No one like Dunkin Donuts coffee more than me. So when there’s a study that suggests I may be psychotic, I take notice.
A study: 92 normals listened to white noise through headphones. They were asked to count how many times they heard the song, “White Christmas” playing in the noise. Most people heard it 1-3 times. In fact, it was never played.
The study then groups the subjects into high/low caffeine and experiencing high/low stress– all by self report; so this isn’t a study of the effect of caffeine itself, but of the type of person who drinks caffeine or is stressed.
The result was this:
The correct way to interpret these results is to say that X predicted Y, e.g.
stress alone did not predict tendency to hallucinate
the combination of stress and caffeine predicted tendency to hallucinate
Most people attempt to critique a study by looking at the Results section, or at statistical significance, but the big money is usually in the Introduction or methodology.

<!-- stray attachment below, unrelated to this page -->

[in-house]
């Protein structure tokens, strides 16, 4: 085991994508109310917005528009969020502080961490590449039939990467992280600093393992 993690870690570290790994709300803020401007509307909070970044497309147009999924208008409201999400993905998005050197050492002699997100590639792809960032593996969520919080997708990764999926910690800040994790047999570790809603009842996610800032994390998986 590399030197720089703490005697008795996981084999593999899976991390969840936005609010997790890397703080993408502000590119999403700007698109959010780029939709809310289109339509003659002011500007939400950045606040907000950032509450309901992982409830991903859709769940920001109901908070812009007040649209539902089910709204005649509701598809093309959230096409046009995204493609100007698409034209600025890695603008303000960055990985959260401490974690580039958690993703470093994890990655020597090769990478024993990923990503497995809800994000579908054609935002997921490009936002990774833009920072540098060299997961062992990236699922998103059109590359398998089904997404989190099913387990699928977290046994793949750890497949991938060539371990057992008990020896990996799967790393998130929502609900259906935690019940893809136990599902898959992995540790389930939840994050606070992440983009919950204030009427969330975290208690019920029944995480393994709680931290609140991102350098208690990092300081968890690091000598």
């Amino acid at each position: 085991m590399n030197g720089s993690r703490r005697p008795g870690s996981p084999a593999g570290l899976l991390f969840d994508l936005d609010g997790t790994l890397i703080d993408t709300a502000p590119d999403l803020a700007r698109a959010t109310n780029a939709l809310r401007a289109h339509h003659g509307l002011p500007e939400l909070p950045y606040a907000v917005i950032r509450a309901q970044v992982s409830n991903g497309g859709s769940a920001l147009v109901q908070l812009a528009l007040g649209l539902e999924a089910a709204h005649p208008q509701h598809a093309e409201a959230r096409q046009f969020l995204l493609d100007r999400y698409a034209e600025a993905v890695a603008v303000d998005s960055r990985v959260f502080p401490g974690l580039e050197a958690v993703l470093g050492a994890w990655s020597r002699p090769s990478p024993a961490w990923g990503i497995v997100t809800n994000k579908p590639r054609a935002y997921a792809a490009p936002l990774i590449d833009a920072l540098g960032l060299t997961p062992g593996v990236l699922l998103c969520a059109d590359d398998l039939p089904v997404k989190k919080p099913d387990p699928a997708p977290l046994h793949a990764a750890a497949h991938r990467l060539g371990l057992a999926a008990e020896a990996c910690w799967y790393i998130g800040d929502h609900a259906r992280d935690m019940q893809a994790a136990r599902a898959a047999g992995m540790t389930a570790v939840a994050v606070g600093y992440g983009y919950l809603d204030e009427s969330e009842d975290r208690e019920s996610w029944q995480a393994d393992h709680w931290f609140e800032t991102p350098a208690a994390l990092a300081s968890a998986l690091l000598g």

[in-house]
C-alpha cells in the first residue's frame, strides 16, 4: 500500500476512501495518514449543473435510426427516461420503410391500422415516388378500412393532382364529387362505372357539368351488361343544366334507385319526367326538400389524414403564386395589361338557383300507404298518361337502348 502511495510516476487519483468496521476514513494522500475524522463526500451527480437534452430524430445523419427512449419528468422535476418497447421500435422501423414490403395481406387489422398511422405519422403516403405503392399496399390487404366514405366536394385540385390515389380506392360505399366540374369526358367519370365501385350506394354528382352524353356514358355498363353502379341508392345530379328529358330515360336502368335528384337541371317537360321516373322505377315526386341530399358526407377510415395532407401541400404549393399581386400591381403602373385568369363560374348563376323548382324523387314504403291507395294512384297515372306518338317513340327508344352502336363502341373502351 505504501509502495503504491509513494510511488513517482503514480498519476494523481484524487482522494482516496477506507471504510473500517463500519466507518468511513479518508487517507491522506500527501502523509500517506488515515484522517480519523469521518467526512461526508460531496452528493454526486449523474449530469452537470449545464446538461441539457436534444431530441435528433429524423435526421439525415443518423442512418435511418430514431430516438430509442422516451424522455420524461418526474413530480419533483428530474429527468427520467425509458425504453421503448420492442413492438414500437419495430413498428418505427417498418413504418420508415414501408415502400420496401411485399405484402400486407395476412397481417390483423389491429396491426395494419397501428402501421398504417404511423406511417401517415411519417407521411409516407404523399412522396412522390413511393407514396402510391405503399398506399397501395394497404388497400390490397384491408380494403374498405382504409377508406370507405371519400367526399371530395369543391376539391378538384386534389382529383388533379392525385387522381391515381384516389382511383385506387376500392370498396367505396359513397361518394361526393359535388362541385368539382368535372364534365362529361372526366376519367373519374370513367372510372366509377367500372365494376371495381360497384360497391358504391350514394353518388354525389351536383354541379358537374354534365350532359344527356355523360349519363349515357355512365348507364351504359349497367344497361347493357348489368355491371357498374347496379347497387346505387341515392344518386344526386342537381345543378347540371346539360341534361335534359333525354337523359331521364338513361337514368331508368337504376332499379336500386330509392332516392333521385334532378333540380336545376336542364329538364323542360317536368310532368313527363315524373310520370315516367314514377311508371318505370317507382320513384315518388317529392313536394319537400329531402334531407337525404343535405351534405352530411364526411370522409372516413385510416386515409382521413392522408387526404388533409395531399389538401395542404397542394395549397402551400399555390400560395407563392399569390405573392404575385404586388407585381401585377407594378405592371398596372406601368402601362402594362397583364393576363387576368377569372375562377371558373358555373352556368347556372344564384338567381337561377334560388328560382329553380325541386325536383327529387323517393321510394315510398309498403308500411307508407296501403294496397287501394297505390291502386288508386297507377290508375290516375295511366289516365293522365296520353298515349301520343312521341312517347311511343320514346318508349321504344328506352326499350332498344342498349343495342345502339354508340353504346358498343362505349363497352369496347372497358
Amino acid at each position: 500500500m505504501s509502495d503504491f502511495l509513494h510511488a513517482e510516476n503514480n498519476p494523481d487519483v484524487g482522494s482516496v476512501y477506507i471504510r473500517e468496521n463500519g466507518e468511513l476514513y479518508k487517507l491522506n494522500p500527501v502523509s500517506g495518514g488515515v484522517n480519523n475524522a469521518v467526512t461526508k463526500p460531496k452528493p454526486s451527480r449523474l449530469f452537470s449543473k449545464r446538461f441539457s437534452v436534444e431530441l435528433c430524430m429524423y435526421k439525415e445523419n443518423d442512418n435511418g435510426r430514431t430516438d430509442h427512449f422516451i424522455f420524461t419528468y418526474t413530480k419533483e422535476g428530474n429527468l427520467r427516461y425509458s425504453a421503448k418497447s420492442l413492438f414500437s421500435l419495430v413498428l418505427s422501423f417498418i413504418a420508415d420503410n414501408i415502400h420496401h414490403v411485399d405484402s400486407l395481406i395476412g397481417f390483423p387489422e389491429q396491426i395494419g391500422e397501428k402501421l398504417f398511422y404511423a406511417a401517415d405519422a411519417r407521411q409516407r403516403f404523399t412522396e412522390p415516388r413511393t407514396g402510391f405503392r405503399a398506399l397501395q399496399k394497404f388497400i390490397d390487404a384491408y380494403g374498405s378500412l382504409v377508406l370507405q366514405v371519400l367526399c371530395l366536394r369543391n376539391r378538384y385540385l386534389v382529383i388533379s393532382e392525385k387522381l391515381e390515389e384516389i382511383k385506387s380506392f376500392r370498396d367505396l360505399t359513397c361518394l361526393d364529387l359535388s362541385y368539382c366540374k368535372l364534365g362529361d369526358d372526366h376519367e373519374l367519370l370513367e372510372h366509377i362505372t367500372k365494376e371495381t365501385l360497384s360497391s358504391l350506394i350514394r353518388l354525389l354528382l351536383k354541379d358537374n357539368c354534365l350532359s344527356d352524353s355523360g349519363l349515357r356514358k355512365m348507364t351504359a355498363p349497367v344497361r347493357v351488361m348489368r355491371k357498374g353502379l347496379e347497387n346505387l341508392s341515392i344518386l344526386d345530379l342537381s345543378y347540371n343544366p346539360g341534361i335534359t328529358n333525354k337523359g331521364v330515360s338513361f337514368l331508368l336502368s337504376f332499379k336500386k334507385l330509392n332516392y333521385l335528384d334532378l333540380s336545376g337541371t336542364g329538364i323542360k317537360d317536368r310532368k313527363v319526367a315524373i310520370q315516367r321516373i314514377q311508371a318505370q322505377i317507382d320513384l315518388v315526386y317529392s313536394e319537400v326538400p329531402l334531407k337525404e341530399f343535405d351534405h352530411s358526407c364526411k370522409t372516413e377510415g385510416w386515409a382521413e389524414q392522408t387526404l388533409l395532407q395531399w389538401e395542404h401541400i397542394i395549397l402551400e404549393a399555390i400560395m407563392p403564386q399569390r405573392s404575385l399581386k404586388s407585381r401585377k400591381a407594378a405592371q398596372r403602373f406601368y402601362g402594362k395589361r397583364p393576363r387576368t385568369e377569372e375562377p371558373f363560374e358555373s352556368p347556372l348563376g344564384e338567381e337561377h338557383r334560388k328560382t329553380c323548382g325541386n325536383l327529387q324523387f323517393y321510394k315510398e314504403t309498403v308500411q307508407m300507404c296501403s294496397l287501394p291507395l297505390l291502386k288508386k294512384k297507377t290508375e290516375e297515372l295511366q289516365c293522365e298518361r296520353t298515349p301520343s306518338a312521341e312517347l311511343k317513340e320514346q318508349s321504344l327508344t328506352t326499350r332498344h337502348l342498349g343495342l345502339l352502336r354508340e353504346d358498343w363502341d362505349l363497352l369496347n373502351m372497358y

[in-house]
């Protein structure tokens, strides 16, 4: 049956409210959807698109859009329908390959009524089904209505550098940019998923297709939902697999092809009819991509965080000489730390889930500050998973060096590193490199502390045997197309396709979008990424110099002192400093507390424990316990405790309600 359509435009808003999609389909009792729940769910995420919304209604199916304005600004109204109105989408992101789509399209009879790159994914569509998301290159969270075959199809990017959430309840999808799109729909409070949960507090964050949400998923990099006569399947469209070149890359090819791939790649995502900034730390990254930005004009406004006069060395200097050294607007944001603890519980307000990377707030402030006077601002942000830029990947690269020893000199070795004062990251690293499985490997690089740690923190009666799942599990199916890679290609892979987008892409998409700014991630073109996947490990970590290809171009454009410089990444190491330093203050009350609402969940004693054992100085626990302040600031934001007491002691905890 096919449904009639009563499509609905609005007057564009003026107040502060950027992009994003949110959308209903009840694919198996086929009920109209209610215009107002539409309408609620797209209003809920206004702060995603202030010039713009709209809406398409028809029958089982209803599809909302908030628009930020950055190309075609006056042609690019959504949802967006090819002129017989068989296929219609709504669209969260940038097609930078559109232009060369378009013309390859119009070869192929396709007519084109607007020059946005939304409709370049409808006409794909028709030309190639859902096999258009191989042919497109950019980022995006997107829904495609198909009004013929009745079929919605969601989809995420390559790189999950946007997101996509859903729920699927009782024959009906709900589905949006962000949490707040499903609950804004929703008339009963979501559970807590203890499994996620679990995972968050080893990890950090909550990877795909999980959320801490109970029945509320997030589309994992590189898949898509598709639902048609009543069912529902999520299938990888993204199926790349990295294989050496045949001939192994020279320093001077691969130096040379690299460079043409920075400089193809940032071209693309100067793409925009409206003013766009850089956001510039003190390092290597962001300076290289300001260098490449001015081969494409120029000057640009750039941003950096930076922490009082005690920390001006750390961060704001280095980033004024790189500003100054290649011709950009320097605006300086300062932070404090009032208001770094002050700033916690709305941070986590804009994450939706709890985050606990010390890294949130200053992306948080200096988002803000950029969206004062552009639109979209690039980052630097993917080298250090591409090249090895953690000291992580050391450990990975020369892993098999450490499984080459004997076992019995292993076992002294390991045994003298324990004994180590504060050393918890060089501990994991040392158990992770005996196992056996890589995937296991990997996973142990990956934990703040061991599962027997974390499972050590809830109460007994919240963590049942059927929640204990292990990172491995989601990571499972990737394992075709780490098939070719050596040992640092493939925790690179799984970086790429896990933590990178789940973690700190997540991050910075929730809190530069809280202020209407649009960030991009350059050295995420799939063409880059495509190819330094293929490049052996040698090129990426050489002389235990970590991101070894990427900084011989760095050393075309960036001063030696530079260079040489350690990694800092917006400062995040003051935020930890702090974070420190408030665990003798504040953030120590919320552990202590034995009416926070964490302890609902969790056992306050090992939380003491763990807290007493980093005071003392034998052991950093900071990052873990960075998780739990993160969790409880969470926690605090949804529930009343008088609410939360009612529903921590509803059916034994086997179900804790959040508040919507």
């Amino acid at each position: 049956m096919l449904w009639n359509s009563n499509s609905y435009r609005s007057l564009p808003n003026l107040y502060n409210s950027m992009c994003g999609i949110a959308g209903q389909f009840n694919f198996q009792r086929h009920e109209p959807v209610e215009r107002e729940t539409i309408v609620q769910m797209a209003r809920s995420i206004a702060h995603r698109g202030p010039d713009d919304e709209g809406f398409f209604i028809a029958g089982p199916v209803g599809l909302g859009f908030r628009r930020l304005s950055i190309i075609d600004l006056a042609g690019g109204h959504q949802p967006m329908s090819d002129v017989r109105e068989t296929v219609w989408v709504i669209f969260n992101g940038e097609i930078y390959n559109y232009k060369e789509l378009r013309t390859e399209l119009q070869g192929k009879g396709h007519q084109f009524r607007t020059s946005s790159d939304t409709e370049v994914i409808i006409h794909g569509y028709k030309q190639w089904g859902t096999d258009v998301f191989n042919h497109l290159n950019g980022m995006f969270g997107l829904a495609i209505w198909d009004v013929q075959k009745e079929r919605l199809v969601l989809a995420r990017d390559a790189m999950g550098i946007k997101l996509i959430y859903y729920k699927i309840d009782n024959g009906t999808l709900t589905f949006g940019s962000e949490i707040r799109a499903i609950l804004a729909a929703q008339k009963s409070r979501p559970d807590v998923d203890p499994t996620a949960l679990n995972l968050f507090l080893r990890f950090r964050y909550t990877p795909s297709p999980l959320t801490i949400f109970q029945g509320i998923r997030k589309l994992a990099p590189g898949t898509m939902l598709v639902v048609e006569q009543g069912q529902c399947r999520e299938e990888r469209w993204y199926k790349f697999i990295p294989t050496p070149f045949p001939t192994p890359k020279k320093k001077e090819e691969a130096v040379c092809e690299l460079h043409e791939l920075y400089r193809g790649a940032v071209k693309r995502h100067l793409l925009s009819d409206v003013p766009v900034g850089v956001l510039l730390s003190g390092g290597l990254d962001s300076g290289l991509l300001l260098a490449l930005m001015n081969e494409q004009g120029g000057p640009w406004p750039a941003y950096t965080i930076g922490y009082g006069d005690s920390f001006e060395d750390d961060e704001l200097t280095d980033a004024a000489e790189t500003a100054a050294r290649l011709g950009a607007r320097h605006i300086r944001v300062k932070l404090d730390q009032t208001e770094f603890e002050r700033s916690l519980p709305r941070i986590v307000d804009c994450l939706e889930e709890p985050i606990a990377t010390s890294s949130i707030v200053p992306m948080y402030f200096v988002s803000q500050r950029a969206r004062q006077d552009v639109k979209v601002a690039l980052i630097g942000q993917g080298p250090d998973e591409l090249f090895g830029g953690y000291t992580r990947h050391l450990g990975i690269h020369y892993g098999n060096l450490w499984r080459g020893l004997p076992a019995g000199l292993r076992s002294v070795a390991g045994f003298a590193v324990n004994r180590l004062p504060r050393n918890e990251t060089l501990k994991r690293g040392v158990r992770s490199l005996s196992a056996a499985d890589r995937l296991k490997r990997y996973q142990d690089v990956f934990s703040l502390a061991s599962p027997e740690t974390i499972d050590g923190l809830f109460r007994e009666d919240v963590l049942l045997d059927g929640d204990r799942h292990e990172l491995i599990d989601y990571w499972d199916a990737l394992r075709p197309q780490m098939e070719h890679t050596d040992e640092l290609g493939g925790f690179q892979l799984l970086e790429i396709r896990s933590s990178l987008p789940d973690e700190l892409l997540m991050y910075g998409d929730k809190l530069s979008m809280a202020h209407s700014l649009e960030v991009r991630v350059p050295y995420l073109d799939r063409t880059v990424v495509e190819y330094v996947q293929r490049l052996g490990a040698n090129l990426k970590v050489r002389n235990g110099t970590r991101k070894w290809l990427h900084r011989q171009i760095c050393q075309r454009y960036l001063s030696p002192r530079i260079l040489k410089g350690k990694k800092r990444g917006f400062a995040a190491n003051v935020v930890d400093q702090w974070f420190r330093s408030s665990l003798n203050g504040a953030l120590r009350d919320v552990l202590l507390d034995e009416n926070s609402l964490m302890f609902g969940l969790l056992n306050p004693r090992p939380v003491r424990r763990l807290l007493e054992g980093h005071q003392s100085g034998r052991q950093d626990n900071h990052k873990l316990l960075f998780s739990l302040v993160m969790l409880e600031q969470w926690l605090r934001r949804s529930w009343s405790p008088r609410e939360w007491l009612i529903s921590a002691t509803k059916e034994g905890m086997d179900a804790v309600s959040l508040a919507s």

The study authors want to be making a more general point about psychosis and even schizophrenia; and about the toxicity of excessive caffeine. All valuable discussion topics, but this study has nothing to do with those.
The subjects were also measured for overall hallucination proneness (formal scales) and there was no correlation between those scores and actually hallucinating the song in this study.
Consider that while almost everyone heard the song at least once, no one reported hearing a different song. The only song anyone reported hearing was White Christmas.
So the study is more likely measuring suggestibility.
Research efforts should also focus on determining the mechanisms of action by which caffeine and stress promote hallucinatory experiences.
I agree, but that has nothing to do with this study. It’s about the type of person likely to respond to the words of a researcher, which is also worth looking into if you have the grant money. Does high stress and caffeine predict psychosis? No. At best, this study suggests a quick way to screen potential dates, volunteers from the audience, and rubes.
What is the best and healthiest coffee to drink? Not a joke: the answer might be Dunkin Donuts.
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